Lifelong Cheerleader


Debbie Donaldson brings more than 25 years experience in publishing, management, marketing and sales for Fortune 500, Inc. 500 and Media Industry leaders. A successful marketing and sales track record, combined with the connections made through professional community-service leadership makes her uniquely qualified to deliver results for clients. Believing that collaboration is the key to success, Donaldson has assembled a team of award winning design, marketing, editorial and sales professionals dedicated to client satisfaction and results. With a perpetual optimistic outlook and ability to shift quickly based on market conditions, it is obvious why she considers herself a "Cheerleader on a Mission."

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(05/29/2012) Debbie Donaldson

This day is dedicated to the beautiful woman who gave me life, my mother Doris Marie Tunnell, Kelley, Morris.

She lived a very full and trying life in her short 56 years before saying goodbye to this world and moving on to the next. I was extremely fortunate to have become friends with my mother in her last year of life. Not the parent-child friendship, we sort of evolved to what felt like a true adult friendship.

In fact she had become my best friend and confidant. It isn't easy for a parent to make the transition from parenting to being a good supportive friend, but my mom made the effort and succeeded. I always felt like I had someone to turn to and count on no matter what.

Doris was like every person on this planet, filled with inconsistencies and faults and I still called her Mom. Today, I'd like to remince about her best qualities. She had many, yet like most of us was her own worst critic.

I am so very grateful she stood up to me....stood up for me.... and stood by me just when I needed it most. She cooked the best chicken and noodles ever. I still remember my birthdays. I was always able to choose between a cake or a watermelon. She always knew the choice and put my birthday candles right into the watermelon for me.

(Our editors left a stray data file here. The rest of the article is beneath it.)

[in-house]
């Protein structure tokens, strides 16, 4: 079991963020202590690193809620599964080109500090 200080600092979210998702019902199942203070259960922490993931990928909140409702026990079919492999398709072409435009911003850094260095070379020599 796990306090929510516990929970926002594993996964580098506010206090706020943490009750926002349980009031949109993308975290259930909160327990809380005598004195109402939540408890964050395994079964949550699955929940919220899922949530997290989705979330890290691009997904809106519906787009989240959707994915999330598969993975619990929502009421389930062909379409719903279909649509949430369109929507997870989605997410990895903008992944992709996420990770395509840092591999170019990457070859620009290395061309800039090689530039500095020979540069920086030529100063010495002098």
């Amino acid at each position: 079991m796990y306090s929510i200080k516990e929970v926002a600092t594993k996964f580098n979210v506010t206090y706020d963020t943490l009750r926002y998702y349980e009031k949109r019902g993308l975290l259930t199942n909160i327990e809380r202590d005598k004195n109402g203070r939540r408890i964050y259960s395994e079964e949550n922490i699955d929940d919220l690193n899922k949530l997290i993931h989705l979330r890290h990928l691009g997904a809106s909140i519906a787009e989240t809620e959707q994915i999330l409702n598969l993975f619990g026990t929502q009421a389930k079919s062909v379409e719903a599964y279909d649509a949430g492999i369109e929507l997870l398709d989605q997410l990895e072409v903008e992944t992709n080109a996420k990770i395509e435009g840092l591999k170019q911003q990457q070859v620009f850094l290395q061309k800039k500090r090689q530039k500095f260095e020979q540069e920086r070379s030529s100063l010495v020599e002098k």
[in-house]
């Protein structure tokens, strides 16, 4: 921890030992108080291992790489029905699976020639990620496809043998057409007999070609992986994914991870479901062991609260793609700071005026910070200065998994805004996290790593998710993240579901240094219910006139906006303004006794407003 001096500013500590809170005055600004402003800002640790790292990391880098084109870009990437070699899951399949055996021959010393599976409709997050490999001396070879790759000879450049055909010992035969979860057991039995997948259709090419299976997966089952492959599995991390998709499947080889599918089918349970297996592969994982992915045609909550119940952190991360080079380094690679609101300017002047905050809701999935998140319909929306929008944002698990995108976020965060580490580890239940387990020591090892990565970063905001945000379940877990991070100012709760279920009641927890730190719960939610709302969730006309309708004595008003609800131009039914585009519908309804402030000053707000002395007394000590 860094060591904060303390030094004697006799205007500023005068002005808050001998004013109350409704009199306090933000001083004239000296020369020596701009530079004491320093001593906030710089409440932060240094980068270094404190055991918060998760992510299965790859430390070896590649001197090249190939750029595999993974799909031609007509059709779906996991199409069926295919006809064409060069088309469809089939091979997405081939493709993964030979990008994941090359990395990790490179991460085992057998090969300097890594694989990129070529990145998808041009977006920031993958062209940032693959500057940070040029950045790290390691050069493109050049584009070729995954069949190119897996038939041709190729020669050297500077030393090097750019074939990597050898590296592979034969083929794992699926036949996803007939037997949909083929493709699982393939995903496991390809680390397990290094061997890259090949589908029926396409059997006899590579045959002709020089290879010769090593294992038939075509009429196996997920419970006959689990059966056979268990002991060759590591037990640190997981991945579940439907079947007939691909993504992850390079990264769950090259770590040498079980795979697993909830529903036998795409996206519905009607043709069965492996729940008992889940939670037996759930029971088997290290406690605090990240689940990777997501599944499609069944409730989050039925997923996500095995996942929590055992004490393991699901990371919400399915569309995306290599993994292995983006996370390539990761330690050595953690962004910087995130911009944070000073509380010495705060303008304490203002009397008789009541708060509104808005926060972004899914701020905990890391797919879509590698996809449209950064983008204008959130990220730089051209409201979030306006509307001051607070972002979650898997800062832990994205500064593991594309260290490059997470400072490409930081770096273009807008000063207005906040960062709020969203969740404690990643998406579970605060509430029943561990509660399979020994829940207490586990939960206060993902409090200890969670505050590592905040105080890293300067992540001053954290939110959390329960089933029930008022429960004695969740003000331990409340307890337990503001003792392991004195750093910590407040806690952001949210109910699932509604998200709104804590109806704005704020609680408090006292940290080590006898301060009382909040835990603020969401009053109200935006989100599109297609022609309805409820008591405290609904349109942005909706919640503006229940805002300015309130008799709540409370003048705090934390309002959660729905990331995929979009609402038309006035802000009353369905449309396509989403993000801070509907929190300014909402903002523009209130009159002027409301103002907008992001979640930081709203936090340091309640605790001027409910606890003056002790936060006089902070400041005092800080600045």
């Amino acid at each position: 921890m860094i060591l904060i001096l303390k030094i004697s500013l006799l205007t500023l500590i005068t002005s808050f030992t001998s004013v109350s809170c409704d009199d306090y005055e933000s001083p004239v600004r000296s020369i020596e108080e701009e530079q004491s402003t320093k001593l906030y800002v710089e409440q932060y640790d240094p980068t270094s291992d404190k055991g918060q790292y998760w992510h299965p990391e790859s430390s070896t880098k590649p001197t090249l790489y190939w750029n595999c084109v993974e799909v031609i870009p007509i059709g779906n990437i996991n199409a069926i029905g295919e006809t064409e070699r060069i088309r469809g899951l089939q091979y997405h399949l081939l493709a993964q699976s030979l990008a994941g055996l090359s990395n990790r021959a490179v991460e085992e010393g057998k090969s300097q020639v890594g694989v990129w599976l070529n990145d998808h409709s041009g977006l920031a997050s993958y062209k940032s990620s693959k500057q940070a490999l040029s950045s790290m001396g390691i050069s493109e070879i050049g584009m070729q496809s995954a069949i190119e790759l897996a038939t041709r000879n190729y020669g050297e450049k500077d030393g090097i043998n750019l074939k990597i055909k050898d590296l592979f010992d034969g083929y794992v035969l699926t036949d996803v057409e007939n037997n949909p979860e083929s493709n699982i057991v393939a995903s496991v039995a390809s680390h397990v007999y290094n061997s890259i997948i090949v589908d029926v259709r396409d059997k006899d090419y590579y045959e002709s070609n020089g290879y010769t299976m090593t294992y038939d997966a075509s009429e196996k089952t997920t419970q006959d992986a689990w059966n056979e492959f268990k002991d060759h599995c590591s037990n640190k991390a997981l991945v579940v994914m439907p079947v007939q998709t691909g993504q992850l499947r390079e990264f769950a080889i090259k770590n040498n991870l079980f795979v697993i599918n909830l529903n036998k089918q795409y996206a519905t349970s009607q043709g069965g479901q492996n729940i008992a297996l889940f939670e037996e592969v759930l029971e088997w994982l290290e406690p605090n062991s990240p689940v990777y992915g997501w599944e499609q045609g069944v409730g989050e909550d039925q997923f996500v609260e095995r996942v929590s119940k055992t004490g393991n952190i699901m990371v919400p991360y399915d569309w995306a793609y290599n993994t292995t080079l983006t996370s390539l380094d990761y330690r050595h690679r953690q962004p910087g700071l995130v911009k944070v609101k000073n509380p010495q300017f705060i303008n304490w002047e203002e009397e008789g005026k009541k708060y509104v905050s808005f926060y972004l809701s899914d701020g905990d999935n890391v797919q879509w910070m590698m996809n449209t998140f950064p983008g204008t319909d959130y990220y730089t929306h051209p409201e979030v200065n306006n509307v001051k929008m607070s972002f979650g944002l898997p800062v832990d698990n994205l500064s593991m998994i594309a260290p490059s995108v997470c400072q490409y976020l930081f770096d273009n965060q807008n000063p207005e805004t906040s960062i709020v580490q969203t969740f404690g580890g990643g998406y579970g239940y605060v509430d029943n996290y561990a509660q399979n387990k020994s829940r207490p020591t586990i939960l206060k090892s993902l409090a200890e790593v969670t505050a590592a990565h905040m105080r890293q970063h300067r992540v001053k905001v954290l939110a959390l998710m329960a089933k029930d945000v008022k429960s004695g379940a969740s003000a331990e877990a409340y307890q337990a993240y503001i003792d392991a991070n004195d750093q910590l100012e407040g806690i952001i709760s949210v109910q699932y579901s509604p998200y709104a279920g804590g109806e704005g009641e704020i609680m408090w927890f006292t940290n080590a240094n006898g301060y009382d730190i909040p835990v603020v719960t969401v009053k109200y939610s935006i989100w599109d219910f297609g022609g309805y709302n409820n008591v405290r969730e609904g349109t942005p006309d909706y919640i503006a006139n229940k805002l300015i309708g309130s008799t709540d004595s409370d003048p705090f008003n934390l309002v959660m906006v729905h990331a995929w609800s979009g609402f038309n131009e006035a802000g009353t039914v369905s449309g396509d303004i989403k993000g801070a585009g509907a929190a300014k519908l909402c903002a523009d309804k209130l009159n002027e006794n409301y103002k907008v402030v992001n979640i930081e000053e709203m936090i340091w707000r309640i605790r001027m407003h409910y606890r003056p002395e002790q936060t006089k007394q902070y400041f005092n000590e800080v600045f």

On my 16th birthday, she allowed me to have a boy/girl dance party. She had recently had oral surgery and had most of her teeth removed. As a typical teenager, I wasn't sensitive to the pain she was obviously in, I only wanted to be sure my friends didn't see my toothless mother. She fortunatly stood up for herself on this one and insisted on chaperoning the party. However, I don't recall her talking much and she chaperoned from the kitchen while we were all in the living room. After the party she told me she thought we danced kind of funny. I thought she was just old fashioned (she was 36). My friends thought she was beautiful and I can't remember if I ever told her.

The best thing my Mom did for me was continuously tell me I could accomplish anything I set my mind to. We didn't always agree on the things I wanted to set my mind to, but in the end she supported my final decisions. And when the decisions didn't go as I'd expected, she stood by me without once saying "I told you so."

My hope is for every mother and adult child to experience this bond. We had our differences, arguements and disagreements. Sometimes I was so frustrated with her I wasn't sure we could ever be close. We just kept communicating.

Phone calls from my children today made my Birthday special and the longing to talk with my Mom even stronger. She would be so proud of the amazing people they have become, raising families of their own.

It seems to me that each generation feels they have something to fix and do better than their parents. The one thing I hope to do as well as my Mom is have an adult friendship relationship with my children.